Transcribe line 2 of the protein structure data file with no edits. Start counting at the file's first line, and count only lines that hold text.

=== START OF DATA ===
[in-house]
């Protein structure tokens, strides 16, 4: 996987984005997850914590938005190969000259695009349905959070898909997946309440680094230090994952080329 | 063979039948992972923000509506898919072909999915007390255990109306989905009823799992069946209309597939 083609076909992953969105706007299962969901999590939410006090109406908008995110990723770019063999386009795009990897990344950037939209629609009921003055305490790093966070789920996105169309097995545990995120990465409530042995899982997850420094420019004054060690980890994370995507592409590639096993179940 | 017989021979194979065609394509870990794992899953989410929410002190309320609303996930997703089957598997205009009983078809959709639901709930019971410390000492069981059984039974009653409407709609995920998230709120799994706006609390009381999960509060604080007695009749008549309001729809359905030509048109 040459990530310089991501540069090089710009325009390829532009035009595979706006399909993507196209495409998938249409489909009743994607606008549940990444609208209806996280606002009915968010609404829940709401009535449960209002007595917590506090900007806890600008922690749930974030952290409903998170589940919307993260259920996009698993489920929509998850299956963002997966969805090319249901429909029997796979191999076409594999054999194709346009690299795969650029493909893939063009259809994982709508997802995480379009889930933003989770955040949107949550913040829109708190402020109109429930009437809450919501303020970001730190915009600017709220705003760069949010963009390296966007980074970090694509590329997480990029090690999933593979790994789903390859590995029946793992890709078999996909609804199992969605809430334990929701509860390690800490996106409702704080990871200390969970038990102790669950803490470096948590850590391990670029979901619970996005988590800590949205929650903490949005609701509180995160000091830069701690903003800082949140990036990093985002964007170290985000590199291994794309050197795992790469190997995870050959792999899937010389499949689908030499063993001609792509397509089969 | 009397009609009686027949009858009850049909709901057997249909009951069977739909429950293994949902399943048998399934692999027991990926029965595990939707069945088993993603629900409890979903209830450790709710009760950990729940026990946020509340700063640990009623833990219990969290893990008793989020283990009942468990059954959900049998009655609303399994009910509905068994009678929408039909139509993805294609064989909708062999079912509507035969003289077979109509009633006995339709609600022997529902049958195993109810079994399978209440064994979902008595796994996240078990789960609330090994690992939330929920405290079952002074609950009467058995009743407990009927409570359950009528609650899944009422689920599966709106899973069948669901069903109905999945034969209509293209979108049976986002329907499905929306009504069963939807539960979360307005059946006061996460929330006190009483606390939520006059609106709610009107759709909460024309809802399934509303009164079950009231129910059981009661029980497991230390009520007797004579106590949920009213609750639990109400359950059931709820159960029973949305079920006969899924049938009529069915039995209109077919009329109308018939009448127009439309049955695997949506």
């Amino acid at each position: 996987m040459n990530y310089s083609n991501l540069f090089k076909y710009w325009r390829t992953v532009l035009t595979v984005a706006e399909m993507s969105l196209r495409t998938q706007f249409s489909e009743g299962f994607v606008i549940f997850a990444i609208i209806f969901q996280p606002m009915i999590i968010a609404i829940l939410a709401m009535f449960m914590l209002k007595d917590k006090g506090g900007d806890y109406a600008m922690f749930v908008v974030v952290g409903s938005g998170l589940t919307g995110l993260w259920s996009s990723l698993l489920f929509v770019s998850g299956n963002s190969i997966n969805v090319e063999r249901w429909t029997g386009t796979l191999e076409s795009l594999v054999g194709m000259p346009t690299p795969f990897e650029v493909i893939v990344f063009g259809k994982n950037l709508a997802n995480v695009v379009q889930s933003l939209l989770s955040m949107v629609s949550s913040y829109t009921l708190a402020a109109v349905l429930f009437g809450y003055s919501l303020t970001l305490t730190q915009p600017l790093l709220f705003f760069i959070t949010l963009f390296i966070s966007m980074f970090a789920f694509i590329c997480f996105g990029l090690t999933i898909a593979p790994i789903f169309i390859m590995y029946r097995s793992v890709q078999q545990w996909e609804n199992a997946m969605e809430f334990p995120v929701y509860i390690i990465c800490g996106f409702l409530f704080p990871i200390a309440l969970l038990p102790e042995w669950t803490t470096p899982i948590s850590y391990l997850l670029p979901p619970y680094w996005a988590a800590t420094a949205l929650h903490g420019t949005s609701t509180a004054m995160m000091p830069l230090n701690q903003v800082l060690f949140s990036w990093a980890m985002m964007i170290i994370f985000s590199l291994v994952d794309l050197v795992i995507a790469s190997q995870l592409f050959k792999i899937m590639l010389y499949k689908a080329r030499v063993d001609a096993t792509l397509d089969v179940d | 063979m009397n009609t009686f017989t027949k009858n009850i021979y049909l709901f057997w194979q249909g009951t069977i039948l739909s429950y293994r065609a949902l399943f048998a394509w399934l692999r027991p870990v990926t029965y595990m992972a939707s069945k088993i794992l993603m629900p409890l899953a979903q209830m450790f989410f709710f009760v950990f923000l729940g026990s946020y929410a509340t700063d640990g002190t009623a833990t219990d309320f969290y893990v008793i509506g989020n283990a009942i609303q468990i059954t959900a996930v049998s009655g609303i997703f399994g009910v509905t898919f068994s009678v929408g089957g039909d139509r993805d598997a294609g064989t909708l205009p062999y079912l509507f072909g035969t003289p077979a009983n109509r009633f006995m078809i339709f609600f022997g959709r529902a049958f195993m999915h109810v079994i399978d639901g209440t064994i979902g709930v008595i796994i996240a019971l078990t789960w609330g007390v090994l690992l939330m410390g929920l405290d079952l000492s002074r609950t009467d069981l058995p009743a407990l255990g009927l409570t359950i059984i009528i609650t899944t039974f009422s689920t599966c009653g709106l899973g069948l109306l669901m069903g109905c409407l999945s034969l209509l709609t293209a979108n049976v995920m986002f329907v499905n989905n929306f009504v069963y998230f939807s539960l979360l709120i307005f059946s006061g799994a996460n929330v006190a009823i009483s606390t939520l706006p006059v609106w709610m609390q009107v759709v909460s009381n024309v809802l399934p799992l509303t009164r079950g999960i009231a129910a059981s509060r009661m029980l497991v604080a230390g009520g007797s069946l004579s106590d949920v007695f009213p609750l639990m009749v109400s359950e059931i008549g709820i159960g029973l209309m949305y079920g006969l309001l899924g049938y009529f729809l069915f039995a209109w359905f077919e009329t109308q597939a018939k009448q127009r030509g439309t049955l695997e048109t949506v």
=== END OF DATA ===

């Protein structure tokens, strides 16, 4: 996987984005997850914590938005190969000259695009349905959070898909997946309440680094230090994952080329 | 063979039948992972923000509506898919072909999915007390255990109306989905009823799992069946209309597939 083609076909992953969105706007299962969901999590939410006090109406908008995110990723770019063999386009795009990897990344950037939209629609009921003055305490790093966070789920996105169309097995545990995120990465409530042995899982997850420094420019004054060690980890994370995507592409590639096993179940 | 017989021979194979065609394509870990794992899953989410929410002190309320609303996930997703089957598997205009009983078809959709639901709930019971410390000492069981059984039974009653409407709609995920998230709120799994706006609390009381999960509060604080007695009749008549309001729809359905030509048109 040459990530310089991501540069090089710009325009390829532009035009595979706006399909993507196209495409998938249409489909009743994607606008549940990444609208209806996280606002009915968010609404829940709401009535449960209002007595917590506090900007806890600008922690749930974030952290409903998170589940919307993260259920996009698993489920929509998850299956963002997966969805090319249901429909029997796979191999076409594999054999194709346009690299795969650029493909893939063009259809994982709508997802995480379009889930933003989770955040949107949550913040829109708190402020109109429930009437809450919501303020970001730190915009600017709220705003760069949010963009390296966007980074970090694509590329997480990029090690999933593979790994789903390859590995029946793992890709078999996909609804199992969605809430334990929701509860390690800490996106409702704080990871200390969970038990102790669950803490470096948590850590391990670029979901619970996005988590800590949205929650903490949005609701509180995160000091830069701690903003800082949140990036990093985002964007170290985000590199291994794309050197795992790469190997995870050959792999899937010389499949689908030499063993001609792509397509089969 | 009397009609009686027949009858009850049909709901057997249909009951069977739909429950293994949902399943048998399934692999027991990926029965595990939707069945088993993603629900409890979903209830450790709710009760950990729940026990946020509340700063640990009623833990219990969290893990008793989020283990009942468990059954959900049998009655609303399994009910509905068994009678929408039909139509993805294609064989909708062999079912509507035969003289077979109509009633006995339709609600022997529902049958195993109810079994399978209440064994979902008595796994996240078990789960609330090994690992939330929920405290079952002074609950009467058995009743407990009927409570359950009528609650899944009422689920599966709106899973069948669901069903109905999945034969209509293209979108049976986002329907499905929306009504069963939807539960979360307005059946006061996460929330006190009483606390939520006059609106709610009107759709909460024309809802399934509303009164079950009231129910059981009661029980497991230390009520007797004579106590949920009213609750639990109400359950059931709820159960029973949305079920006969899924049938009529069915039995209109077919009329109308018939009448127009439309049955695997949506």